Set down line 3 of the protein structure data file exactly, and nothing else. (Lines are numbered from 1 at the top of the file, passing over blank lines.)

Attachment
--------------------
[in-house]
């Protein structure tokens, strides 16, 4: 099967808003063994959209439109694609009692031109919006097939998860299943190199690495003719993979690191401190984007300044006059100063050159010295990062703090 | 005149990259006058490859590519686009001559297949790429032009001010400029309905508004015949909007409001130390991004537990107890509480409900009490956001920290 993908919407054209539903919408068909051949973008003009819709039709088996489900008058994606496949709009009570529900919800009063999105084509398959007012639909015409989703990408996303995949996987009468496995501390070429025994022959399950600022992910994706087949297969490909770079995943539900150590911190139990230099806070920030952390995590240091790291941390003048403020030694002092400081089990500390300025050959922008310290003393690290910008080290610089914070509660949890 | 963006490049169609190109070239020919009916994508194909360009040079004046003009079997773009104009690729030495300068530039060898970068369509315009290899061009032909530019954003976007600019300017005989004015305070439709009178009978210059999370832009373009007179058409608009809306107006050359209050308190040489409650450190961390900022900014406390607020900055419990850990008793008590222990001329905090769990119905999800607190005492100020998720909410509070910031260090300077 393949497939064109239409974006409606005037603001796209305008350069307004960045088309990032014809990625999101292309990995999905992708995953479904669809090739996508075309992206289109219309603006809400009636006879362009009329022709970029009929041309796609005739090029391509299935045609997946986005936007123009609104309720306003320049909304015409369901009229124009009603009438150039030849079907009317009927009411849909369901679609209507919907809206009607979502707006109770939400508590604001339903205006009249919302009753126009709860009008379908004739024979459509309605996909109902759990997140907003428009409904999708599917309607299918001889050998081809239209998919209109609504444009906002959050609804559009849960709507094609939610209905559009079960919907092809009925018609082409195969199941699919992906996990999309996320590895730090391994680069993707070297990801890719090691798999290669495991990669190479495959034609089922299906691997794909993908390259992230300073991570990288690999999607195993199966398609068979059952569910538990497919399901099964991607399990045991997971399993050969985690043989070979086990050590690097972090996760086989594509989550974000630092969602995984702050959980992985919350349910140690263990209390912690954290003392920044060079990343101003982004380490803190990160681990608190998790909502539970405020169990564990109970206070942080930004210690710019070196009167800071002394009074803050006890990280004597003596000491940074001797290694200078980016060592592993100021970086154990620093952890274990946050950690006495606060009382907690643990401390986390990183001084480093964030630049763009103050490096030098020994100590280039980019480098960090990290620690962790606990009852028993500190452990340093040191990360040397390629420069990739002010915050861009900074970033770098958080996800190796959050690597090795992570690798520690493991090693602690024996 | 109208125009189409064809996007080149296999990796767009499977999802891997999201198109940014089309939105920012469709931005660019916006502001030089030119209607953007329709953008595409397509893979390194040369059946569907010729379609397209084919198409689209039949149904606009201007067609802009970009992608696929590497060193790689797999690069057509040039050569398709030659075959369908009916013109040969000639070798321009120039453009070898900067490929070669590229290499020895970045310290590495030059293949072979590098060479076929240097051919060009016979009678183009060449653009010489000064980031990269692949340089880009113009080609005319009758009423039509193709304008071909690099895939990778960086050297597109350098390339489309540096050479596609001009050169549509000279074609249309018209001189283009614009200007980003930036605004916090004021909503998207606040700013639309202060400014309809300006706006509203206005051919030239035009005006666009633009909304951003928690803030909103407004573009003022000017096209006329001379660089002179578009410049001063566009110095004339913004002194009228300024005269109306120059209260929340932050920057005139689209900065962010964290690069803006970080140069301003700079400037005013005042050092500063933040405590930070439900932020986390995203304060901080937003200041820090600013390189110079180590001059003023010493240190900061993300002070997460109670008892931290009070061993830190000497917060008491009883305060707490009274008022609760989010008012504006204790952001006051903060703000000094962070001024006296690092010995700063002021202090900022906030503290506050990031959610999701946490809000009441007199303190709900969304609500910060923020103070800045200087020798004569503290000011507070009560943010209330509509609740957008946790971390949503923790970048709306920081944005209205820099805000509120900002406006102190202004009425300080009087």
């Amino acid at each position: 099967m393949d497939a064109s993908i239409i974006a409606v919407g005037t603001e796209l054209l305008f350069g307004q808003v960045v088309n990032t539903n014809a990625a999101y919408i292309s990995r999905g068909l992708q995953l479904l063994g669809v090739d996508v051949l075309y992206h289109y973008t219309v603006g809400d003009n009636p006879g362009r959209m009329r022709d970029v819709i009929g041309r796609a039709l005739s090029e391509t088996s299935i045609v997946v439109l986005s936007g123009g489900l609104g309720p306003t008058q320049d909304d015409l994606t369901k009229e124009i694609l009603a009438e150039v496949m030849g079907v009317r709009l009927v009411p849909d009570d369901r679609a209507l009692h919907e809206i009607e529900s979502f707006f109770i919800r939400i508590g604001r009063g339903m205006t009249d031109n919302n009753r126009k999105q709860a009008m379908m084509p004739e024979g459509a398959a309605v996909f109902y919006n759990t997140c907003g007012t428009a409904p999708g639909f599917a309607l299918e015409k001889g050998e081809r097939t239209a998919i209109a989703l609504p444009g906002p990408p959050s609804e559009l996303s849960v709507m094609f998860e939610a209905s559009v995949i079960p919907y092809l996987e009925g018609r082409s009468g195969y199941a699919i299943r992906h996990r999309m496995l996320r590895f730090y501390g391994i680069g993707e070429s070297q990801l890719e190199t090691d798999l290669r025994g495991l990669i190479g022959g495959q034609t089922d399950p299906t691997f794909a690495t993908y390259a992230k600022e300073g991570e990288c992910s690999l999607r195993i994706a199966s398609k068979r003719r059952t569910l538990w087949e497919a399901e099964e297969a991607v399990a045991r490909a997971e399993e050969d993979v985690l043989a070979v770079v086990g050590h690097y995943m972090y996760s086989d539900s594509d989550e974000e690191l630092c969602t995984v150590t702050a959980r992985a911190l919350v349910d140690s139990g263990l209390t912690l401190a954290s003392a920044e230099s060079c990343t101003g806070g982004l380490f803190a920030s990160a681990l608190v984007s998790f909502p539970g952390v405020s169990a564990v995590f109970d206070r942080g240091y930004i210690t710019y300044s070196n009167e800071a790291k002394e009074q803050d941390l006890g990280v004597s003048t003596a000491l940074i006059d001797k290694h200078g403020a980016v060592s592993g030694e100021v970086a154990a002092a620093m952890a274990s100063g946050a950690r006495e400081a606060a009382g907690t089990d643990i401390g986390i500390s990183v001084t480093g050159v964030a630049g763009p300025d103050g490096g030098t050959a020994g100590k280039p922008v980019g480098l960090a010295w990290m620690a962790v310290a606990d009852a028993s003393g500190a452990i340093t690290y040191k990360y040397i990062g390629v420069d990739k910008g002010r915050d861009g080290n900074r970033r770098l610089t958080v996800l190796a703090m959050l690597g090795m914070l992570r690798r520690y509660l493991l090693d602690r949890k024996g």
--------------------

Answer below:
């Amino acid at each position: 099967m393949d497939a064109s993908i239409i974006a409606v919407g005037t603001e796209l054209l305008f350069g307004q808003v960045v088309n990032t539903n014809a990625a999101y919408i292309s990995r999905g068909l992708q995953l479904l063994g669809v090739d996508v051949l075309y992206h289109y973008t219309v603006g809400d003009n009636p006879g362009r959209m009329r022709d970029v819709i009929g041309r796609a039709l005739s090029e391509t088996s299935i045609v997946v439109l986005s936007g123009g489900l609104g309720p306003t008058q320049d909304d015409l994606t369901k009229e124009i694609l009603a009438e150039v496949m030849g079907v009317r709009l009927v009411p849909d009570d369901r679609a209507l009692h919907e809206i009607e529900s979502f707006f109770i919800r939400i508590g604001r009063g339903m205006t009249d031109n919302n009753r126009k999105q709860a009008m379908m084509p004739e024979g459509a398959a309605v996909f109902y919006n759990t997140c907003g007012t428009a409904p999708g639909f599917a309607l299918e015409k001889g050998e081809r097939t239209a998919i209109a989703l609504p444009g906002p990408p959050s609804e559009l996303s849960v709507m094609f998860e939610a209905s559009v995949i079960p919907y092809l996987e009925g018609r082409s009468g195969y199941a699919i299943r992906h996990r999309m496995l996320r590895f730090y501390g391994i680069g993707e070429s070297q990801l890719e190199t090691d798999l290669r025994g495991l990669i190479g022959g495959q034609t089922d399950p299906t691997f794909a690495t993908y390259a992230k600022e300073g991570e990288c992910s690999l999607r195993i994706a199966s398609k068979r003719r059952t569910l538990w087949e497919a399901e099964e297969a991607v399990a045991r490909a997971e399993e050969d993979v985690l043989a070979v770079v086990g050590h690097y995943m972090y996760s086989d539900s594509d989550e974000e690191l630092c969602t995984v150590t702050a959980r992985a911190l919350v349910d140690s139990g263990l209390t912690l401190a954290s003392a920044e230099s060079c990343t101003g806070g982004l380490f803190a920030s990160a681990l608190v984007s998790f909502p539970g952390v405020s169990a564990v995590f109970d206070r942080g240091y930004i210690t710019y300044s070196n009167e800071a790291k002394e009074q803050d941390l006890g990280v004597s003048t003596a000491l940074i006059d001797k290694h200078g403020a980016v060592s592993g030694e100021v970086a154990a002092a620093m952890a274990s100063g946050a950690r006495e400081a606060a009382g907690t089990d643990i401390g986390i500390s990183v001084t480093g050159v964030a630049g763009p300025d103050g490096g030098t050959a020994g100590k280039p922008v980019g480098l960090a010295w990290m620690a962790v310290a606990d009852a028993s003393g500190a452990i340093t690290y040191k990360y040397i990062g390629v420069d990739k910008g002010r915050d861009g080290n900074r970033r770098l610089t958080v996800l190796a703090m959050l690597g090795m914070l992570r690798r520690y509660l493991l090693d602690r949890k024996g």